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5-Minute Fillers: Reading Skills and More

Volume 17

In the News!
Builds spelling, vocabulary, and news reading skills

Each day, hang a few of the day's most important news stories -- with their headlines removed -- on the chalkboard or bulletin board. At the end of the week, arrange students into two teams and play a Wheel-of-Fortune type of game using the missing headlines as the phrases the students must guess. After each headline is identified, have the team that did not guess the phrase find the corresponding news story. Choose a member of that team to explain the news event to the class.

A Collaborative Mystery Story
Builds storytelling and writing skills

 

Pose the following question to students to start a lively discussion, or use is as a prompt for a quick journal-writing activity:

What if your parents told you they wanted to adopt another child your age? What would your reaction be? Why would you react that way?

Write the first sentence of an original mystery story on a blank journal page. The story starter should be both intriguing and vague: "The murder happened at midnight"; "The house throbbed with the ghostly presence"; "Let me tell you about that night!" Ask each student to add a sentence or a paragraph to the story -- depending on the age of the students. (Provide a checklist with the journal, so the last student to add to the story will realize that he or she must write the conclusion.) When the story is complete, turn off the lights and read it aloud.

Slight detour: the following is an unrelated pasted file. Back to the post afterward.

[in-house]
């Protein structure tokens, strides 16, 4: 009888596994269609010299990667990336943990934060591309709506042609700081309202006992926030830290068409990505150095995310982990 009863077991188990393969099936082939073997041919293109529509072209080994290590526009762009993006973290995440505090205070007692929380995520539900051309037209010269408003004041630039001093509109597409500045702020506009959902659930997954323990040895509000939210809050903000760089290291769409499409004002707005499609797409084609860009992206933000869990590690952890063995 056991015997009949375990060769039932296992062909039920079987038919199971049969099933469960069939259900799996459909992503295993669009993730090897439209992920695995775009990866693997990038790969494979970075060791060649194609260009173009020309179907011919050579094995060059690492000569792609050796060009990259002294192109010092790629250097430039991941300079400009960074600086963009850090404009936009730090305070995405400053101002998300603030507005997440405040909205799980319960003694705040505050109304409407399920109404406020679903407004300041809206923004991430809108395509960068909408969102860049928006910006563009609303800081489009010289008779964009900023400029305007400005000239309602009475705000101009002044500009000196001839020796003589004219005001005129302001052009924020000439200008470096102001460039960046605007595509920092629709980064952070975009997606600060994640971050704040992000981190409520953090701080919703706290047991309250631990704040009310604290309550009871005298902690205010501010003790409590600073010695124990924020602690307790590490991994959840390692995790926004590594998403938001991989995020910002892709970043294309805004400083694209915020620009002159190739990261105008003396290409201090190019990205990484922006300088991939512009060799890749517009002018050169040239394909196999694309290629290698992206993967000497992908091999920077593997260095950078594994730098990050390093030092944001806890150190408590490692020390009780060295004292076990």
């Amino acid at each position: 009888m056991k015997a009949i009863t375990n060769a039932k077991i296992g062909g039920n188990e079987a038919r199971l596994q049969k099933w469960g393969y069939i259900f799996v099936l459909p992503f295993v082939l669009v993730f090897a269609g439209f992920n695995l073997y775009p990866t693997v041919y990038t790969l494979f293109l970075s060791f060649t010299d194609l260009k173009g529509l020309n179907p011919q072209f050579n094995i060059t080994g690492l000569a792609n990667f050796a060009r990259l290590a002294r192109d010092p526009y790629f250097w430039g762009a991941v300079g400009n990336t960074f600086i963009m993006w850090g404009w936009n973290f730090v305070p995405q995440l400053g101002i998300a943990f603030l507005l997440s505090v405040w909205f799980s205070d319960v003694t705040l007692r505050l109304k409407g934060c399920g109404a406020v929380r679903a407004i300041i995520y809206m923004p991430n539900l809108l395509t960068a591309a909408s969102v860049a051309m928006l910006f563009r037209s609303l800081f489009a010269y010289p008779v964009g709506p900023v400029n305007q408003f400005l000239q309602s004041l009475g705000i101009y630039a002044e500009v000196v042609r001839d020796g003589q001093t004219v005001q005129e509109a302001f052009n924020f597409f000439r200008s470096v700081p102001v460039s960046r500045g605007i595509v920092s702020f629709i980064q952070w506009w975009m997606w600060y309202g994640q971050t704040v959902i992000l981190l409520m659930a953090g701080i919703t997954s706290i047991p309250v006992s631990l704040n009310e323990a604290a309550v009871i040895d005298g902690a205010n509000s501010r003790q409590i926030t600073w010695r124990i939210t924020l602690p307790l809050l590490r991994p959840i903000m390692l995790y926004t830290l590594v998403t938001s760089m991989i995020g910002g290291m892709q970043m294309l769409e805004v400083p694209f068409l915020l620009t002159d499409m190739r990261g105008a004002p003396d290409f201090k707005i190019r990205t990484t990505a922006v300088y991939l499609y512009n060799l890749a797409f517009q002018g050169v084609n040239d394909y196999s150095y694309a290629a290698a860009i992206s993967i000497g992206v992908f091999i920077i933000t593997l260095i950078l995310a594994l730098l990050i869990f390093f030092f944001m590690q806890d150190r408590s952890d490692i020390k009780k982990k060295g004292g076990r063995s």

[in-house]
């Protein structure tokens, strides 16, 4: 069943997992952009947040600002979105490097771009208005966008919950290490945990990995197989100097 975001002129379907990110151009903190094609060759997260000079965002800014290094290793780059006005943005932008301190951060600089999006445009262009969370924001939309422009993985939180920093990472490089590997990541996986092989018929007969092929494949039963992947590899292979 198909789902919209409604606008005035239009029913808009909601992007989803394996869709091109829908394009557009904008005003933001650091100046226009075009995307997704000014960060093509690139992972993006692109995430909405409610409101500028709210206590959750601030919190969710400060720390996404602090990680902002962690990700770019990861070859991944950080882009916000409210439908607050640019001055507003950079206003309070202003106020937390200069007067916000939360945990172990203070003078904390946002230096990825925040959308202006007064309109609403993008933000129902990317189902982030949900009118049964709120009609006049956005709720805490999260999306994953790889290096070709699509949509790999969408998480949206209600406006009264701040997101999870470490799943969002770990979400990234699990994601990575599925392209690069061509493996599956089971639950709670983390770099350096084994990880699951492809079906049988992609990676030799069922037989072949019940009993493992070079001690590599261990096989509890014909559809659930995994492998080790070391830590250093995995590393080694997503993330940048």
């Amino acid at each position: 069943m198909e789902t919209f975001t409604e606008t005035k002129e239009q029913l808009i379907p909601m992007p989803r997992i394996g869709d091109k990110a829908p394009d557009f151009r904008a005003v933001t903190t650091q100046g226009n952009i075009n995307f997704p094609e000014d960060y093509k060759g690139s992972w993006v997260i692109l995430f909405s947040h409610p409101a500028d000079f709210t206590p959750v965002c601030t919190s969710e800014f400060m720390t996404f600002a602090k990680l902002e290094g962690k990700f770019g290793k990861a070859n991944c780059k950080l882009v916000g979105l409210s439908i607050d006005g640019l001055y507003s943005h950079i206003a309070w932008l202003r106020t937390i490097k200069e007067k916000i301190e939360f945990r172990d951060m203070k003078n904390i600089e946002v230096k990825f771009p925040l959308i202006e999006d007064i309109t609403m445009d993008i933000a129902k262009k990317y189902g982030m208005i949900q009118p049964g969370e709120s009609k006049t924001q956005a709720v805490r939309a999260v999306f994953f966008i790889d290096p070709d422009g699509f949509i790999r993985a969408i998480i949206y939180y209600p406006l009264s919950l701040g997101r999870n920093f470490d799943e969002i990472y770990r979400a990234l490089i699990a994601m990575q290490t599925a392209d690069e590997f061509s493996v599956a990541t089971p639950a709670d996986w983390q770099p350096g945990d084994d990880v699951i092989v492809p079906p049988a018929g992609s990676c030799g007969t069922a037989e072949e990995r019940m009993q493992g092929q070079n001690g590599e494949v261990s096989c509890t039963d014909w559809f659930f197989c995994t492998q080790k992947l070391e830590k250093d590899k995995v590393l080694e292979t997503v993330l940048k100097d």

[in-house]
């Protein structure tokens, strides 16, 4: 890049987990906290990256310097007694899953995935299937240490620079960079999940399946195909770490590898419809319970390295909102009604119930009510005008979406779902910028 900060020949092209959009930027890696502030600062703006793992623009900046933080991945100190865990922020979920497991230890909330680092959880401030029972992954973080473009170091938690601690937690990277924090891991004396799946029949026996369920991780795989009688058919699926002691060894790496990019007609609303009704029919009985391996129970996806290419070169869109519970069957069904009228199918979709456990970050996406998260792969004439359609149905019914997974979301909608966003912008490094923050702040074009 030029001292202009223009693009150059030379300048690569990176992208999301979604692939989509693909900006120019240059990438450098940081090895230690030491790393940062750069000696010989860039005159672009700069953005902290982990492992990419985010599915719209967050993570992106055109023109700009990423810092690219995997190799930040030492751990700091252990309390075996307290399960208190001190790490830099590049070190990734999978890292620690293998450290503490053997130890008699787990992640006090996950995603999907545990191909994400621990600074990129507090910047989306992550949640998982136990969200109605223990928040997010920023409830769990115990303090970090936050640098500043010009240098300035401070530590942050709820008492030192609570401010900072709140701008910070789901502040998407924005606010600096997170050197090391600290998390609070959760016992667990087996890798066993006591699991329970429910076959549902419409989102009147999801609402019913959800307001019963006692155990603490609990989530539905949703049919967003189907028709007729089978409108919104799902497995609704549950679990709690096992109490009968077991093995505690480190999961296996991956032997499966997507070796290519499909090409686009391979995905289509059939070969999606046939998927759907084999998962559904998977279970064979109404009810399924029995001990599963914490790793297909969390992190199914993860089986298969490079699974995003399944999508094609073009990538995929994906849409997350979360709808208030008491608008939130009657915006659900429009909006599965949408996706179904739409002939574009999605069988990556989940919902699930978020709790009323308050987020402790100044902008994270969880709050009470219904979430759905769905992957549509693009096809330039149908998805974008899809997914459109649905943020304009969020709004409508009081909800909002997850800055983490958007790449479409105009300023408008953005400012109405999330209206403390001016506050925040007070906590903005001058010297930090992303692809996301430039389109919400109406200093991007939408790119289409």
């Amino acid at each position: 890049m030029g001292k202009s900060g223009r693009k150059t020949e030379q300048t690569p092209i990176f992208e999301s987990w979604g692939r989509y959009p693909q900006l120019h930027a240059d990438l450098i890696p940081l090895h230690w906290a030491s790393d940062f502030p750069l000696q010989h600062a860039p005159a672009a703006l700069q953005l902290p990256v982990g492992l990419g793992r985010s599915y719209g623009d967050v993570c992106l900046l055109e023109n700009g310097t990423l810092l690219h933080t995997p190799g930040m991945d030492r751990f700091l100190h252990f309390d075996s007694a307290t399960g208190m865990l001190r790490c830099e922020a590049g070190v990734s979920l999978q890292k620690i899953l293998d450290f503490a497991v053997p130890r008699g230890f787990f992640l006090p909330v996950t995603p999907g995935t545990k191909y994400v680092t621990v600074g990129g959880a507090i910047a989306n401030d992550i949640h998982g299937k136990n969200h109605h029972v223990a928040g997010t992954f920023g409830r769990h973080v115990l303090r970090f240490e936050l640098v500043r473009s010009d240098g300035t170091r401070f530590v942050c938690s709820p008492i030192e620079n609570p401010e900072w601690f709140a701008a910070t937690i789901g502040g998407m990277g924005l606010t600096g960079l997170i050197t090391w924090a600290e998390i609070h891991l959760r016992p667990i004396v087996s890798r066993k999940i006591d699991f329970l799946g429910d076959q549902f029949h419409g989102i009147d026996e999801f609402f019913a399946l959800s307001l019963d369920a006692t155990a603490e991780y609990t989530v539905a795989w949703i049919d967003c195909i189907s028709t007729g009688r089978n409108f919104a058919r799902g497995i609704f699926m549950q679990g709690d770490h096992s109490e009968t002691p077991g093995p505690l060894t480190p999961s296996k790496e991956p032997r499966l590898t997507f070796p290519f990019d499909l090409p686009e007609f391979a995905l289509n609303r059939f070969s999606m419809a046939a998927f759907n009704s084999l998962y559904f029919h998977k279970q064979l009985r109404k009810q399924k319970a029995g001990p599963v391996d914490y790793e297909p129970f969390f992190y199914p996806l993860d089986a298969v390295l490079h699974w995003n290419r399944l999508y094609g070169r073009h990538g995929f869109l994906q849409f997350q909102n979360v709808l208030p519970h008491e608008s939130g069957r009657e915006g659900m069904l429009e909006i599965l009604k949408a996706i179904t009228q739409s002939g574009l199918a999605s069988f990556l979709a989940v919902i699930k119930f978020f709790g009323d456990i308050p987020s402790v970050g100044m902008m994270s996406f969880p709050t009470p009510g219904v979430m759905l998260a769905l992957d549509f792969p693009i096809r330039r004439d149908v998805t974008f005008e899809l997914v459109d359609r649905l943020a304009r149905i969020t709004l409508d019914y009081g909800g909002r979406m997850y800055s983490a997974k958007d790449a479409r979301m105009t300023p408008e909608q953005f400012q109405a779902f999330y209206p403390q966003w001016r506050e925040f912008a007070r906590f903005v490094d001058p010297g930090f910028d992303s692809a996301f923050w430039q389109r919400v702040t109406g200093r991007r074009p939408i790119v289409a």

Animal Mix-Up
Builds creativity skills

After a lesson on animals, have your students create a new animal by mixing and matching the features of several of the animals studied. For example, after studying African animals, students might combine an elephant's ears with a giraffe's neck, a zebra's body, and a tiger's tail -- a tigraffphant! Encourage students to name their animals.

Anagram Puzzles

Anagrams are a terrific tool for stimulating students to think critically. Write the four phrases below on a board or chart. The letters in each phrase can be rearranged to spell a word. The words all have something in common. Challenge students to figure out the four words and what the words have in common.

Adapt the activity for younger students: To make the activity easier, tell students what the words have in common or arrange students in pairs to solve the anagram puzzles.
  • A PEACH
  • JAVA ON
  • COKE HERE
  • WHAM OK

Answers: Apache, Navajo, Cherokee, and Mohawk are all groups of Native Americans

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